Quilter99755

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My daughter makes jewelry and has this type of bag in many sizes. We use them as soap keepers for bit ends of soap bars, or my failed syndet shampoo bars that seem to fall apart.


Our shower has no window so anything cotton in the shower smells funky after one day. These do not, at least for us. Our area is very dry but due to no window, our bathroom is humid. Once these bags get wet, the soap or shampoo lathers well and always dries out within a few hours on a soap saver tray. And they are organza rather than nylon. When the soap slivers are done, I rinse them out, air dry them and put them back in the jar for further use. I don't know how I did without them.

I have a sewing machine but would not even think about using cotton, let alone toweling to make the poofs. I'd be taking them apart on a daily basis just to get them to dry. I have thought about making a poof out of organza, but these little bags work just fine on my skin, so I figured "why bother".
 

TheGecko

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This seems rather disrespectful.
I greatly dislike hypocrisy. You don't get to give your "personal opinion" then decide that others aren't entitled their own.

Sorry but I have traumas in my past (and some not so past) that contextualize this idea beyond just a craft project. So no I didn't take it too far.
Your apology is accepted and yeah, you really did take it too far. Way too far. Completely off the scale far. Seriously..."violated'...by a used towel?!? But let me take it a little 'further' for you...how do you know when you buy that "outer clothing", that folks were wearing undergarments. Both of my daughters go 'commando', how do you know that that t-shirt was used to clean up after sex?
 
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TheGecko

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I thought I would share this DIY that I found. I haven't yet made them (I don't have a sewing machine lol) but if I can find a basic machine, or, ahem, ask my momma to do it for me... I thought these would be a great addition to sell at craft shows.

Good timing as I'm getting ready to replace all of our bathroom towels (some of them are older than our kids - oldest is 19!) They'll make good testers anyways, I imagine for selling I would want to use new towels - or do you think people would not be skeeved out by upcycled?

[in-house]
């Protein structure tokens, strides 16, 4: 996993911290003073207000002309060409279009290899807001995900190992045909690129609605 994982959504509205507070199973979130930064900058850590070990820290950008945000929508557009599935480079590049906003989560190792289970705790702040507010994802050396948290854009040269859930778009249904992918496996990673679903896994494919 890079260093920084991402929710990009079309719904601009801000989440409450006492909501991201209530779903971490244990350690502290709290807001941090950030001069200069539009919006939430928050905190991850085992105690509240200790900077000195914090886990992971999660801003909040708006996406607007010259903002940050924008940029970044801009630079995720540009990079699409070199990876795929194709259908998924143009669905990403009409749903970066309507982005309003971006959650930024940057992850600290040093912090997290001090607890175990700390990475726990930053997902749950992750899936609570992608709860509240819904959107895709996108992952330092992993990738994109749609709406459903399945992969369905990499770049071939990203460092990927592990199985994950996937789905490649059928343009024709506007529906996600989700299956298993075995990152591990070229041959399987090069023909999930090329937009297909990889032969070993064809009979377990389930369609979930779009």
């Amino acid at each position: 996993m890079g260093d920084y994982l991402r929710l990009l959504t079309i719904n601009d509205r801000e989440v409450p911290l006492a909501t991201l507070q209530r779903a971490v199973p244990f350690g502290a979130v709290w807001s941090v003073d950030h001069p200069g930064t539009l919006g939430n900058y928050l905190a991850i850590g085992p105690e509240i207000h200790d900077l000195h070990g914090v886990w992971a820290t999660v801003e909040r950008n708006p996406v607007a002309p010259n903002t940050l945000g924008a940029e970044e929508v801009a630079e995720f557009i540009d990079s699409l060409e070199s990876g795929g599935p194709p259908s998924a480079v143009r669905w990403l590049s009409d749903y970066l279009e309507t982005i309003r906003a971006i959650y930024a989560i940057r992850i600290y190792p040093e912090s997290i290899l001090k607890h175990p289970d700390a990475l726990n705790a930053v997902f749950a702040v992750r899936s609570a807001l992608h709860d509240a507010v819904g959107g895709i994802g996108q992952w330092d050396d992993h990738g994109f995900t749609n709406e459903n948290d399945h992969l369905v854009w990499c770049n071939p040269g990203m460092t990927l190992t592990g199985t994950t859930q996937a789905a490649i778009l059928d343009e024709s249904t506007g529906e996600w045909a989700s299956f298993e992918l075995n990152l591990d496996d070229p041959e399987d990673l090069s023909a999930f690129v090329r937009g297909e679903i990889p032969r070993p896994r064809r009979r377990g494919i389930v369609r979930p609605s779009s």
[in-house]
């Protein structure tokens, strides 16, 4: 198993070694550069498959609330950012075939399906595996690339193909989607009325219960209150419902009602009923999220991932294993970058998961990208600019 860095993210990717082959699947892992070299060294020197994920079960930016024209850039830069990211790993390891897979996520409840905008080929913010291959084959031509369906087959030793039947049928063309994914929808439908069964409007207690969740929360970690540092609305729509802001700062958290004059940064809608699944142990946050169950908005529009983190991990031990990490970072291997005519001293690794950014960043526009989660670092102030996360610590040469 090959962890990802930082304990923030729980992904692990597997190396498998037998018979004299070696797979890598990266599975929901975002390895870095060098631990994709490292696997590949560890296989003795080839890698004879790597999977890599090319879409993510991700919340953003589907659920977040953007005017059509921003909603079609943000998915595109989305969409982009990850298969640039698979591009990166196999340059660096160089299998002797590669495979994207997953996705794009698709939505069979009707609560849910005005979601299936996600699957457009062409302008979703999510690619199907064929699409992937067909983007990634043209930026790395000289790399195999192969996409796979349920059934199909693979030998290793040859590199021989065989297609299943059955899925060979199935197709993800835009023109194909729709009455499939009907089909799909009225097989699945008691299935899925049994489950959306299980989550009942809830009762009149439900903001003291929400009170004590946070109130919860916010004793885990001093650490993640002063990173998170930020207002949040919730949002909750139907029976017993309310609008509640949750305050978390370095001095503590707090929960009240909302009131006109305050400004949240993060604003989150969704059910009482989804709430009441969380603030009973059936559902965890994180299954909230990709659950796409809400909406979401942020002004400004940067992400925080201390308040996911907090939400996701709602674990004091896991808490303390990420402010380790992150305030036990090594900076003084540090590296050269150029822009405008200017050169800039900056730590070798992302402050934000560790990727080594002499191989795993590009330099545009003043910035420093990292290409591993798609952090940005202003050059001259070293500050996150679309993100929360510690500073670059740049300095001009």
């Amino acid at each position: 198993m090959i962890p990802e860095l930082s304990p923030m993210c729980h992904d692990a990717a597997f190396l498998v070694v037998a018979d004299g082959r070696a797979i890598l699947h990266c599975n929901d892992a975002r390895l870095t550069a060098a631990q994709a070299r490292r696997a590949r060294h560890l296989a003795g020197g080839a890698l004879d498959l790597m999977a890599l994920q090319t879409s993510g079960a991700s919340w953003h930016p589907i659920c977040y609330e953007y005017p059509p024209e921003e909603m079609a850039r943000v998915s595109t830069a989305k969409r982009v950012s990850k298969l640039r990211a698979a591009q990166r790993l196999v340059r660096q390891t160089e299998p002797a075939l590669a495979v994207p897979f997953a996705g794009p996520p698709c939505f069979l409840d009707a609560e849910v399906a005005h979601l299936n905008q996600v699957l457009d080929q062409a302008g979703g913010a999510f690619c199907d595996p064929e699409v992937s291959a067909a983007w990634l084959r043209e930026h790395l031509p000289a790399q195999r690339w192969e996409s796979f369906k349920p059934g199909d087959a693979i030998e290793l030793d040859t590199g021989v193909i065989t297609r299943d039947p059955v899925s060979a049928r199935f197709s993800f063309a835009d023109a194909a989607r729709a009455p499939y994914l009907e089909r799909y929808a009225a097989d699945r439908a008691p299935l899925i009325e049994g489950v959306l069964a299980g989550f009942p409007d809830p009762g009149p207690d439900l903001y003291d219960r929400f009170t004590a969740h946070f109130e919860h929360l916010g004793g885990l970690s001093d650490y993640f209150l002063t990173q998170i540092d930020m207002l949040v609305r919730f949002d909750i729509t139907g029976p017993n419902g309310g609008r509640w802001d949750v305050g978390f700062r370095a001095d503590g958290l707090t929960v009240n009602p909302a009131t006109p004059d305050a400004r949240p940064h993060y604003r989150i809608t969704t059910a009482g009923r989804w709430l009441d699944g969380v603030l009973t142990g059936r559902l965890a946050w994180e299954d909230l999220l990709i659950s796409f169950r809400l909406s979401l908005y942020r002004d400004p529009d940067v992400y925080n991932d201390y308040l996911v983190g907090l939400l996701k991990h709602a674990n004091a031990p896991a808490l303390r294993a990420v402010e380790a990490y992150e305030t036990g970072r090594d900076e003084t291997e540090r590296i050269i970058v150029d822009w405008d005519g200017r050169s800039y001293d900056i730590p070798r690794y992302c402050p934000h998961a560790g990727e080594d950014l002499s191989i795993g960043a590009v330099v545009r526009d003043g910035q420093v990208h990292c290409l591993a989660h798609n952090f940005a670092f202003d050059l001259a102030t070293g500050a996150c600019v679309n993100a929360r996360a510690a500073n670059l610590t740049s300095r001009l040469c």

You'd need an overlock machine to do the edges as illustrated in the cover photo. Otherwise you would need to fold over the edges and run a zig zag stitch on the inside edge.

Whether they would go over well or not is going to depend on the type of craft shows and the attendees. You're going to have your "Karens" and germophobes that will freak out and go off on you for using 'used' towels. However, if there is a lot of upcycling, folks will probably think they are great.
 

Mobjack Bay

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I did not read every word in this thread, but I wonder what the people who get squeamish about using a clean/sanitized towel do when they go to a hotel.
 

GemstonePony

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I greatly dislike hypocrisy. You don't get to give your "personal opinion" then decide that others aren't entitled their own.



Your apology is accepted and yeah, you really did take it too far. Way too far. Completely off the scale far. Seriously..."violated'...by a used towel?!? But let me take it a little 'further' for you...how do you know when you buy that "outer clothing", that folks were wearing undergarments. Both of my daughters go 'commando', how do you know that that t-shirt was used to clean up after sex?
Ewww. I already have a goal of eventually being in a space where I can make my own clothing that both fits and lasts (I don't think that's a thing that's available commercially... At least, not in a price range for my everyday wear), but for now I get to be grossed out by my wardrobe because it's what's in my price range.
I did not read every word in this thread, but I wonder what the people who get squeamish about using a clean/sanitized towel do when they go to a hotel.
Bring our own, or, if that's not an option and not showering is even more disgusting, use them anyways. People do things they find repulsive and disgusting all the time.
 

earlene

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I did not read every word in this thread, but I wonder what the people who get squeamish about using a clean/sanitized towel do when they go to a hotel.
I have seen people bring their own sheets & towels to hotels & motels. Sleeping bags made of sheet material is sold for this express purpose (not as towels, but as protection from hotel sheets).

I actually to keep a spare towel and washcloth in my luggage when I travel because sometimes I have stayed at places that sparingly provide flimsy bath linens. I generally don't return to those places, but at times, checking out and searching for another place when I am exhausted, just doesn't seem viable.